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Outreach: Skyline High School Summer Camp, sponsored by Women in Science & Engineering Program


Outreach is an important goal for our team here at the University of Michigan (U-M). From our previous Human Practice projects, we have noticed that there is frequently a negative connotation associated with synthetic biology. In order to address this issue, our team targeted the education of the younger generation, specifically high school students. Since synthetic biology is such a dynamic field, we believe a younger audience would be more willing to accept new ideas rather than older generations that may already have preconceived notions. This year, our team collaborated with Women in Science & Engineering (WISE), a program on the U-M campus. WISE hosted a science and engineering all-day camp for one week during the summer for high school from across the United States to participate in. Our team hosted a two day bio-laboratory session for the students that taught techniques commonly used in synthetic biology and critical problem solving skills.



A wide range of students from across the United States -- from Texas and Minnesota to local cities in Michigan -- came to our campus for the science and engineering day camp. The general age ranged from 14 to 18 years old (9th to 12th grade). Although the program was mainly targeted at females interested in science and engineering, we still had one male student among the 48 students that attended the camp.


Hosted by WISE on the University of Michigan- Ann Arbor campus; June 18 to 22nd 2012


1) College Panel (lecture)
2) pGLO Experiment 1 (lab)
3) Introduction to iGEM and the Field of Synthetic Biology (lecture)
2) pGLO Experiment 2 (lab)
4) Survey/Feedback Session

Before each lab session, the students learned about synthetic biology the Michigan iGEM team members.


The two-day sessions we hosted with the students was a great success and would not have been possible without the support and enthusiasm from the students, teachers, and our team! It was unfortunate we only had two days with the students, but we are sure that the. At the beginning, the students shared the same common misconceptions as the general public did regarding synthetic biology. For example, when asked “what does synthetic biology mean to you?” we encountered the typical answer of “creating frankenstein!” or “creating something from foreign things”. It was interesting to hear their responses, but we redefined synthetic biology for them. During the lab sessions, we guided the students through the many advantages and examples of synthetic biology by experimenting with the potential applications of GFP. During our session of discussing possible applications of pGLO, it was amazing to see how quickly the students learned from our synthetic biology lecture and started thinking critically of what it means to do synthetic biology. Our survey of the 48 students showed a significant amount of the students interested in joining the iGEM at the high school division and would more likely to talk about what they learned about synthetic biology with their friends, family, and teachers.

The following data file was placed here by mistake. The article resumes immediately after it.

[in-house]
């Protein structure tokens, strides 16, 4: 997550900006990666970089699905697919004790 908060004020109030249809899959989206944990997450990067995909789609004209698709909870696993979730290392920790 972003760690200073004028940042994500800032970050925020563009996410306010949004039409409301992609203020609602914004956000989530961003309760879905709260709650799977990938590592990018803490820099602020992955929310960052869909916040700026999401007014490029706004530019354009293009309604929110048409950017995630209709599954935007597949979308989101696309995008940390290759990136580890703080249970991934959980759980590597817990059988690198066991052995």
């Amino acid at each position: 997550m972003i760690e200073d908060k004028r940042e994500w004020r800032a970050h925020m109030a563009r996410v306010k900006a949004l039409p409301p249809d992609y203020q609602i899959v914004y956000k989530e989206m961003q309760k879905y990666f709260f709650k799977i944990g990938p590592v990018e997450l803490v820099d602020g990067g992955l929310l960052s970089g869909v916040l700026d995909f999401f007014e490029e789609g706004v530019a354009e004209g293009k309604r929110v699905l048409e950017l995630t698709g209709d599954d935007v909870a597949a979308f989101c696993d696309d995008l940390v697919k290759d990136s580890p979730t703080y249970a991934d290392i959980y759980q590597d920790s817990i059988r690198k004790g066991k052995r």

Teaching and advocating synthetic biology does not end after the two day campus. Our team has been invited to the local high school in the city of Ann Arbor, Michigan called Skyline High School to participate in their local science fair and mentor students about synthetic biology techniques. Their science fair will be hosted in the winter semester (January or February 2013), so it is unfortunate we do not have any information to share with the iGEM community at this moment. However, we believe we have built a strong connection with the high school students at the camp. We intend to continue this collaboration with WISE again in the summer of 2013 and recruit high school students on to our team help mentor them through laboratory techniques and regulations. We feel it is crucial to integrate the young generation into our project because they would be at the heart of a dynamically growing field of synthetic biology. Education and advocacy for this field is not a simple task that can be done overnight. We must invest in long term goals and continue to share our enthusiasm the public, especially the young adults.

Outreach: Within the lab

Ocean and Ivor (not in lab)

This year we hosted two 9th graders, Ocean and Ivor Huang. During their stay, they subcloned LVA into the submission plasmid pSB1C3, and made media to feed this hungry project.

One of our team member, Corey Howe, is an undergraduate from Bowling Green State University, Bowling Green, Ohio.